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This column is part of Globe Careers' Leadership Lab series, where executives and experts share their views and advice about leadership and management. Follow us at @Globe_Careers. Find all Leadership Lab stories at

From Zuckerberg to Branson, we live an era where CEOs are celebrities and founders are famous. It's no wonder that 72 per cent of millennials dream of being business owners and 30 per cent of Canadians want to be their own boss.

In reality, eight out of 10 new businesses fail within the first 18 months, meaning entrepreneurship is different than movies and media coverage would have us believe. It's why one of my favourite success stories doesn't involve a private jet or a blockbuster budget. It's about James Harvey, who was a twentysomething junk truck driver, drowning in student debt. Now he owns a small business that's on track to make a million dollars next year.

Like many aspiring entrepreneurs, James was short on the capital and connections needed to launch an operation from scratch. Instead, he found success through a new model of business ownership called EntryPreneurship – a franchising model that allows owners to benefit from pre-tested systems with room left to innovate.

At O2E Brands, we've been empowering EntryPreneurs for more than a decade, helping people like James, who went from working a low-wage job to running one of 1-800-GOT-JUNK?'s most successful locations. But just like traditional entrepreneurship, EntryPreneurship isn't for everyone.

If you're contemplating becoming a founder or a franchise owner, it's worth asking yourself these questions before taking the plunge.

Do you prefer the open road or GPS?

Business coach Rick Bisio explains that starting a business is best for creatives who feel their inspiration would be limited by rules and boundaries. Franchise opportunities are best for those who understand how proven models and structures can help them succeed.

That said, some franchise systems are too rigid and top-down. People who want more control over their entrepreneurial destiny should look for models that encourage collaboration and innovation. In James' case, EntryPreneurship was appealing because he could be his own boss, but he also had a safety net to fall back on.

Some people like direction while others want to forge their own path. And either option – or a combination of both – can lead to business success.

Do you see strength in numbers?

With startups, lone wolf syndrome is a real hurdle to overcome – it's why many founders look to mentors and meet-up groups to cope. If going it alone isn't for you, EntryPreneurship gives you access to a network of peers. When James started out, he could ask hundreds of like-minded owners for insider tips. Some of our partners even shared financials, right down to salaries.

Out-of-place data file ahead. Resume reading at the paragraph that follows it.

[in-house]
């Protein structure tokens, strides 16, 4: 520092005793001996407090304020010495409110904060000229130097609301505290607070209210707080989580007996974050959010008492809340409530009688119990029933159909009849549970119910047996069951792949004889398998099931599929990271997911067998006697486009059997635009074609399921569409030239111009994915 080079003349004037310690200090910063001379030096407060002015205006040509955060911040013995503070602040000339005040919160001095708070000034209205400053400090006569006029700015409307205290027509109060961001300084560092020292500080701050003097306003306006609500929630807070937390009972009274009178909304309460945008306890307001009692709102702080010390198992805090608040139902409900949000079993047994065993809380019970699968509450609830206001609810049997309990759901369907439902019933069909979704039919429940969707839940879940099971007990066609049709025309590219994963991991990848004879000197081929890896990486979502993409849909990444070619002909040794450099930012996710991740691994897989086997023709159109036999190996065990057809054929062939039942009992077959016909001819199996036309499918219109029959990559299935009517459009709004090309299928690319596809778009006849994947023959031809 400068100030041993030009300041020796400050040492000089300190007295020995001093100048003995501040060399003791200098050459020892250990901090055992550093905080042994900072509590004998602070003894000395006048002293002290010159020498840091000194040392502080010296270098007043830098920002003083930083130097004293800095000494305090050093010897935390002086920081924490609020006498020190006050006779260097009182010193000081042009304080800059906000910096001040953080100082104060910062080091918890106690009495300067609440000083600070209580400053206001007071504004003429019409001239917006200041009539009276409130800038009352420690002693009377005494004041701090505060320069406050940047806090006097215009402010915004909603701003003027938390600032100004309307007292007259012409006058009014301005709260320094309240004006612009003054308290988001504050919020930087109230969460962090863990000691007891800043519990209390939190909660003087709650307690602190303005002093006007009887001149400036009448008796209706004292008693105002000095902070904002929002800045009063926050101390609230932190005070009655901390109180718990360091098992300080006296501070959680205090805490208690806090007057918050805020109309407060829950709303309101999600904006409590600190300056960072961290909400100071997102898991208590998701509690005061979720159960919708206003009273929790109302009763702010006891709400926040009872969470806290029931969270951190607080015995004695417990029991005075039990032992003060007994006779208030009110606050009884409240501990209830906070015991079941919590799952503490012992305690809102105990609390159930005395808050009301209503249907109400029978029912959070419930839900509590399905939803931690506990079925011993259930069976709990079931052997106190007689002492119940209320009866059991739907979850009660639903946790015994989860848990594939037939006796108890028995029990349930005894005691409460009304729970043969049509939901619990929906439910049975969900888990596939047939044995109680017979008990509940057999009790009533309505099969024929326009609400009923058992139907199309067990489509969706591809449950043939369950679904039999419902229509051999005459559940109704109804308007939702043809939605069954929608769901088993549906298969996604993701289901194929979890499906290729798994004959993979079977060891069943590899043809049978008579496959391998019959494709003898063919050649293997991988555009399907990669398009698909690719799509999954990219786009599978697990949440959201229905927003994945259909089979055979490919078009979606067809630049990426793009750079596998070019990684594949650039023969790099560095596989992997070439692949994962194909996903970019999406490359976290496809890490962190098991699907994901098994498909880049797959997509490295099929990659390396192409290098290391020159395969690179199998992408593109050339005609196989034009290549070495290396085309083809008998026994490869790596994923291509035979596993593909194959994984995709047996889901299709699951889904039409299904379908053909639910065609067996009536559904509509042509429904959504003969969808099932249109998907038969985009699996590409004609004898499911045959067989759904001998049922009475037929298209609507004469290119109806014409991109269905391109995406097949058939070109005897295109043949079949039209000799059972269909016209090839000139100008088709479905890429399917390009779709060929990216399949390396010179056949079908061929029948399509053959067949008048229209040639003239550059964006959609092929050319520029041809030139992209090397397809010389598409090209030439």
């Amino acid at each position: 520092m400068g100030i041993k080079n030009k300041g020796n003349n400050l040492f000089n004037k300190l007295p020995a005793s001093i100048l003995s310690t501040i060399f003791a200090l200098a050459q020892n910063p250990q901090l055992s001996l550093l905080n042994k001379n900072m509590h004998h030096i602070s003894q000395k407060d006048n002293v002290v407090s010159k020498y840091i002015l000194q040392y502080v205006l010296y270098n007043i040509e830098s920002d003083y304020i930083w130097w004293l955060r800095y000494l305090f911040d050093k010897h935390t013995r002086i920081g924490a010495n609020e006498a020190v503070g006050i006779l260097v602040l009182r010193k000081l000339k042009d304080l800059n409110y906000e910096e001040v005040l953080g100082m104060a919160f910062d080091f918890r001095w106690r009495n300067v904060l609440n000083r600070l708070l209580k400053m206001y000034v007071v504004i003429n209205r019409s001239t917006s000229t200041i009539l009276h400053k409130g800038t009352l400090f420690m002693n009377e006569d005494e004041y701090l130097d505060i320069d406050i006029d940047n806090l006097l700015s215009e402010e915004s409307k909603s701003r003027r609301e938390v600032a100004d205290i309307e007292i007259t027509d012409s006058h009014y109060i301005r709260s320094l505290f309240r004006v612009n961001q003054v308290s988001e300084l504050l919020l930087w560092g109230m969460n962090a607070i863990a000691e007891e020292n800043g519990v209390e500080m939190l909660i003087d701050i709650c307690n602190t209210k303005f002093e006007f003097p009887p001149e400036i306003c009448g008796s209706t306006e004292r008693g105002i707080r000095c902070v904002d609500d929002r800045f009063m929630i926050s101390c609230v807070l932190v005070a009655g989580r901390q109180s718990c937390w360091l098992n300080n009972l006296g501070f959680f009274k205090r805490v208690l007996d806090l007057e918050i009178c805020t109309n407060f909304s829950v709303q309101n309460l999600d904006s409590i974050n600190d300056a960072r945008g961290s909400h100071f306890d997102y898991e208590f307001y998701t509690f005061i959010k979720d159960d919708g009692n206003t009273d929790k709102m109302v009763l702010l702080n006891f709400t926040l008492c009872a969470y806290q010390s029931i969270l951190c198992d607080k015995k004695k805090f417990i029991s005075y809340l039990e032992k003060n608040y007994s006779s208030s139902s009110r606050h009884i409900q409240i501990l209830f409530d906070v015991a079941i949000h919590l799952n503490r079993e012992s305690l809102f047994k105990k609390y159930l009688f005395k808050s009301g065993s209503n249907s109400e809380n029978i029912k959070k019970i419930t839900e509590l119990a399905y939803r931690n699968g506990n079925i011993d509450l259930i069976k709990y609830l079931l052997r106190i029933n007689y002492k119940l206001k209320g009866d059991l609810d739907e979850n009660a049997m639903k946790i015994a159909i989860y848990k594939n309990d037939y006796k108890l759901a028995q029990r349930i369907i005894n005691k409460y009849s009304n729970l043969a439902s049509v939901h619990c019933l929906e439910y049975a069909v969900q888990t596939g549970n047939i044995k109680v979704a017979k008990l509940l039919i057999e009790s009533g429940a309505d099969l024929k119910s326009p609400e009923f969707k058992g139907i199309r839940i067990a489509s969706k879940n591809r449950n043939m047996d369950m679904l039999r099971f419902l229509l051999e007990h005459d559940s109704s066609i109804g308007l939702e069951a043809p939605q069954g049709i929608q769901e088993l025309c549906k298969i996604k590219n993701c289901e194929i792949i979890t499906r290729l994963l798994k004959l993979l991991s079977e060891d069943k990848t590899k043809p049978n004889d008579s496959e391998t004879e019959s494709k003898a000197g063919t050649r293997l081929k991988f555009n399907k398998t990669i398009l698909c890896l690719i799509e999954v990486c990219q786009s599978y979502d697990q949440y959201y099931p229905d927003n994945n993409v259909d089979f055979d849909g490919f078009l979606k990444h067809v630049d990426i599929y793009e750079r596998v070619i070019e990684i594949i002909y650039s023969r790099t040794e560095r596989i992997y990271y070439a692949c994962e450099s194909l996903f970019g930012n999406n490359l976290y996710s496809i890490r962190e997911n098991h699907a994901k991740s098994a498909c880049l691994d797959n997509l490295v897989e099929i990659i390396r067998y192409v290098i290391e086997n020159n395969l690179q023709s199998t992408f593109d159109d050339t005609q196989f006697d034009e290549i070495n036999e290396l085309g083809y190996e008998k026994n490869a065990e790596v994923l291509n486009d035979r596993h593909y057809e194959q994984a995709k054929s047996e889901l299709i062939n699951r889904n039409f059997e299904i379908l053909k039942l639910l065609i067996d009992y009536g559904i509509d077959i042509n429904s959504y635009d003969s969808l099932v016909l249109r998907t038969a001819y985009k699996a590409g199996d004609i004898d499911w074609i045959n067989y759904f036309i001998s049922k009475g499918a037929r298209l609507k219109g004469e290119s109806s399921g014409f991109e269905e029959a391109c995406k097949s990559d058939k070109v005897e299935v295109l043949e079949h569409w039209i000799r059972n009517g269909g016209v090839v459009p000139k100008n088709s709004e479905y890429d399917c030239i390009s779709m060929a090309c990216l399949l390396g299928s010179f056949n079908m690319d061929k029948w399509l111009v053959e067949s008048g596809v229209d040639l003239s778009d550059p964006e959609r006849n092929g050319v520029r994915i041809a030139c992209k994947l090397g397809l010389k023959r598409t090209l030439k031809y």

And there are more benefits to this kind of cooperative environment. While most startups spend around 20 per cent of their revenue on marketing, James immediately had access to our marketing machine. So when 1-800-GOT-JUNK? was featured on CNBC's Blue Collar Millionaire last year, he, along with all our partners, benefitted from that brand awareness.

It's a team sport model: there are still superstars in the field, but wins belong to everyone.

Are you seriously hungry?

There's some things that a franchise program can help you level up at: marketing, HR, accounting. But it can't teach passion, hunger, and determination. It's what James had; he even sold his beloved motorcycle to come up with the capital to launch in the first place.

I've met many prospective franchise partners, who think they can buy a business and wait for our formula to work its magic. I tell them all the same thing: unlike working on a lifestyle business at your own pace, it takes serious hustle to step up to the plate and succeed as an EntryPreneur.

There are thrills and advantages to running your own startup, of course. But there are other paths to being your own boss, too. Just ask James, who boosted revenue 61 per cent in his first year and hasn't looked back since. He's a boss and business leader in every sense of the word because he gave EntryPreneurship a second look.

Brian Scudamore is the founder and CEO of O2E Brands, which includes home-service companies like 1-800-GOT-JUNK?. He's a people-person and passionate entrepreneur who helps others take the lead in their small business.